Re: Amendment to GR on GFDL, and the changes to the Social Contract
You make good arguments and I agree with many points. But the following:
2006/2/8, Nick Phillips <firstname.lastname@example.org>:
> Even if for some reason that I am unable to fathom you do fervently
> believe that I am wrong in the above paragraph, then there is *still
> nothing* to say that we can't happily pass GRs that contradict each
> other. It would be foolish, sure, and perhaps reflect poorly on our
> ability to work through these things, but democracies pass laws like
> that the whole time and the courts seem to manage to resolve the
Debian has no courts to resolve contradictions. No-one has the
authority to rule one way or the other. So we have to decide now,
before the vote, if there is a contradiction or not. Since there is
disagreement here already, we have a difficulty.
There are democracies that work this way. In some countries, courts
cannot rule a law unconstitutional because that is the role of
parliament. If the legislature says it's constitutional, it is.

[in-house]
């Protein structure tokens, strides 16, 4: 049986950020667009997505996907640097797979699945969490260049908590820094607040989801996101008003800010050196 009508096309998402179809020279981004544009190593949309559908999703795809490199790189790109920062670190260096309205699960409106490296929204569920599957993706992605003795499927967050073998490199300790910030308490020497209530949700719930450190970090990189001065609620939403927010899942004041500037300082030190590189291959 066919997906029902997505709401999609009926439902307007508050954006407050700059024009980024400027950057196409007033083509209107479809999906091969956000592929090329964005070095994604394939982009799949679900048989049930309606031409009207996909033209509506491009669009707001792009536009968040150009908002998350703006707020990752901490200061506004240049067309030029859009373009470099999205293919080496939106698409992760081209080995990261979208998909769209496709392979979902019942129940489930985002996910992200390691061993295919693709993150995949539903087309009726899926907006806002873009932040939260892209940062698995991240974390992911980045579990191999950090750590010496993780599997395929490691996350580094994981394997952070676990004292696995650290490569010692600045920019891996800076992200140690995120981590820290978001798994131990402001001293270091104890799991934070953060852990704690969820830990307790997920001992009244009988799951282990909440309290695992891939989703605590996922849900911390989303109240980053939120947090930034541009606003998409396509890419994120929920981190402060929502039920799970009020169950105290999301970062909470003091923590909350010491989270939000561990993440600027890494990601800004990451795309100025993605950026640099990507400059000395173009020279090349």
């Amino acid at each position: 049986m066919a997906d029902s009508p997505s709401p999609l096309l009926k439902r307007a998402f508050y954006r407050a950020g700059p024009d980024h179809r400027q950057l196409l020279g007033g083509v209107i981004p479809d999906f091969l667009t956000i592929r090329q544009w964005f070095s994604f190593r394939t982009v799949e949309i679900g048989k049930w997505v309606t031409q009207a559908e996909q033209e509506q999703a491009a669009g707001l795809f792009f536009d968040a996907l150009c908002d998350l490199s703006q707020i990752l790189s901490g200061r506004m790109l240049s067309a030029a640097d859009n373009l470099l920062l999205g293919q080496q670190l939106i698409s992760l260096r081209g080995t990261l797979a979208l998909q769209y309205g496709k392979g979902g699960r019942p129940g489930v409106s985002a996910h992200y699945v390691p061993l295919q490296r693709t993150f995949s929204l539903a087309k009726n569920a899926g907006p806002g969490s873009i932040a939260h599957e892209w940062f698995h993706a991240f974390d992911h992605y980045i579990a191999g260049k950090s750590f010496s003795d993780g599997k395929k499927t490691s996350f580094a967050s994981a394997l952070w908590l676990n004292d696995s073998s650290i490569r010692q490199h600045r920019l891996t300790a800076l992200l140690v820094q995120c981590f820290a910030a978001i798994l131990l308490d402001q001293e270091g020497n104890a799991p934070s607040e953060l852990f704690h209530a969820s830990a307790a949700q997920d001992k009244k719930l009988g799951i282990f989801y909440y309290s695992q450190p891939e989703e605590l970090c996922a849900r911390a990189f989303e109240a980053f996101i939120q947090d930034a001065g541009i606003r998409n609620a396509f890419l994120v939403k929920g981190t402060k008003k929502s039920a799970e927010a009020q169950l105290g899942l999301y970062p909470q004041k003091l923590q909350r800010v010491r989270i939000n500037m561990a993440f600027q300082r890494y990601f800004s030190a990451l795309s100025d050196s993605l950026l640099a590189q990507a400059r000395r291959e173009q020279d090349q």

Contradictions are solved by the legislature. The point being that
courts apply the law, but do not create it.
Back to the issue at hand. Given the only source of authority
considered by debian is the developers themselves, what we need to do
is draft a GR as follows (I think Manoj suggested something like
If there is a belief that a GR contradicts the foundations documents,
this contradiction can be resolved by:
1. The project secretary
2. A majority vote
3. A 3:1 supermajority vote
4. The project leader.
5. The technical committee
The only other possibility is to add a second option to every possible
vote asking developers to say whether they think this requires a
supermajority or not. Or commually binding arbitration system to sort
I hope this doesn't go that far.
> Note that the alternative to this process is for someone (usually a
> General, it seems) to stand up and tell the parliament not to be so
> damn silly, and to follow his interpretation of the constitution, or
> else. This usually ends badly for all concerned.
We have no courts, so what's the alternative? If we get a
super-majority of developers to say a majority is enough, we're home.
If a majority of developers say a majority is enough, what does that
Have a nice day,
Martijn van Oosterhout <email@example.com> http://svana.org/kleptog/